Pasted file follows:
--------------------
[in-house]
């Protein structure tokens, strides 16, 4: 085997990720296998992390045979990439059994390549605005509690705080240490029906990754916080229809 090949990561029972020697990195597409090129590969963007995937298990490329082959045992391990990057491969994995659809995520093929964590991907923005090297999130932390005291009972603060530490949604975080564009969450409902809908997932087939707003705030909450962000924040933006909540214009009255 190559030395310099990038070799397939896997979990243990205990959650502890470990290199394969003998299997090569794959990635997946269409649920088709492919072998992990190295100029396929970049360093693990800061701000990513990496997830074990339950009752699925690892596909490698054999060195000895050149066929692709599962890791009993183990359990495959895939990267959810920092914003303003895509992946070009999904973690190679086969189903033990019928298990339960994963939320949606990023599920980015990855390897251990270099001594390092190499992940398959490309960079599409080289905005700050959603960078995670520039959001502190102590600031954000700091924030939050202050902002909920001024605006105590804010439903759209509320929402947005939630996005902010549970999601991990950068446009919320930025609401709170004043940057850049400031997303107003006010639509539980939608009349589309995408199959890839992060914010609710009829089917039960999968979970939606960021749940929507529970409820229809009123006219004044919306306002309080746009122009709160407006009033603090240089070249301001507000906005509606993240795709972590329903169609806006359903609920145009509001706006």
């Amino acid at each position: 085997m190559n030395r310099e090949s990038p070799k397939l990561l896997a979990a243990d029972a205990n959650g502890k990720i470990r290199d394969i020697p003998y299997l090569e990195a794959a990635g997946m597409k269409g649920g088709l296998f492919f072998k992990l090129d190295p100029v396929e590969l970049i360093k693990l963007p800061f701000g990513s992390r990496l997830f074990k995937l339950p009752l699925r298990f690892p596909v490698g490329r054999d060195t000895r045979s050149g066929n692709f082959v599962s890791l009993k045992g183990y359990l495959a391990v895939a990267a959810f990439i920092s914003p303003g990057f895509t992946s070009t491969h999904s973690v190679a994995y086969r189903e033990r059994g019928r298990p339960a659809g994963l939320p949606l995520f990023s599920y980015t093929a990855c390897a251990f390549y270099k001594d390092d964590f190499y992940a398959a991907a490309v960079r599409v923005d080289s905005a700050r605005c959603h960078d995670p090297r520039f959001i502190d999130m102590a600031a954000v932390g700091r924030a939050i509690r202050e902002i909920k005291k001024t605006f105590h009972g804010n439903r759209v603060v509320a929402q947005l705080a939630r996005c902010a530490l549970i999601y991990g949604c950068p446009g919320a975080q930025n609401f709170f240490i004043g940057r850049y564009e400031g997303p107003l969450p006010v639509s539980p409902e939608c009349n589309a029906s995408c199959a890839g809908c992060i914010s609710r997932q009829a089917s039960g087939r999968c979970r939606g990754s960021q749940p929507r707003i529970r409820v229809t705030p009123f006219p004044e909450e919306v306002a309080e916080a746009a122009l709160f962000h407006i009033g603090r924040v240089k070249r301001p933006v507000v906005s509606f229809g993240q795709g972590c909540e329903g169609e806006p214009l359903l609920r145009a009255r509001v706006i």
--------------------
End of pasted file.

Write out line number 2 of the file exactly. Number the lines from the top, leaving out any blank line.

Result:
């Protein structure tokens, strides 16, 4: 085997990720296998992390045979990439059994390549605005509690705080240490029906990754916080229809 090949990561029972020697990195597409090129590969963007995937298990490329082959045992391990990057491969994995659809995520093929964590991907923005090297999130932390005291009972603060530490949604975080564009969450409902809908997932087939707003705030909450962000924040933006909540214009009255 190559030395310099990038070799397939896997979990243990205990959650502890470990290199394969003998299997090569794959990635997946269409649920088709492919072998992990190295100029396929970049360093693990800061701000990513990496997830074990339950009752699925690892596909490698054999060195000895050149066929692709599962890791009993183990359990495959895939990267959810920092914003303003895509992946070009999904973690190679086969189903033990019928298990339960994963939320949606990023599920980015990855390897251990270099001594390092190499992940398959490309960079599409080289905005700050959603960078995670520039959001502190102590600031954000700091924030939050202050902002909920001024605006105590804010439903759209509320929402947005939630996005902010549970999601991990950068446009919320930025609401709170004043940057850049400031997303107003006010639509539980939608009349589309995408199959890839992060914010609710009829089917039960999968979970939606960021749940929507529970409820229809009123006219004044919306306002309080746009122009709160407006009033603090240089070249301001507000906005509606993240795709972590329903169609806006359903609920145009509001706006």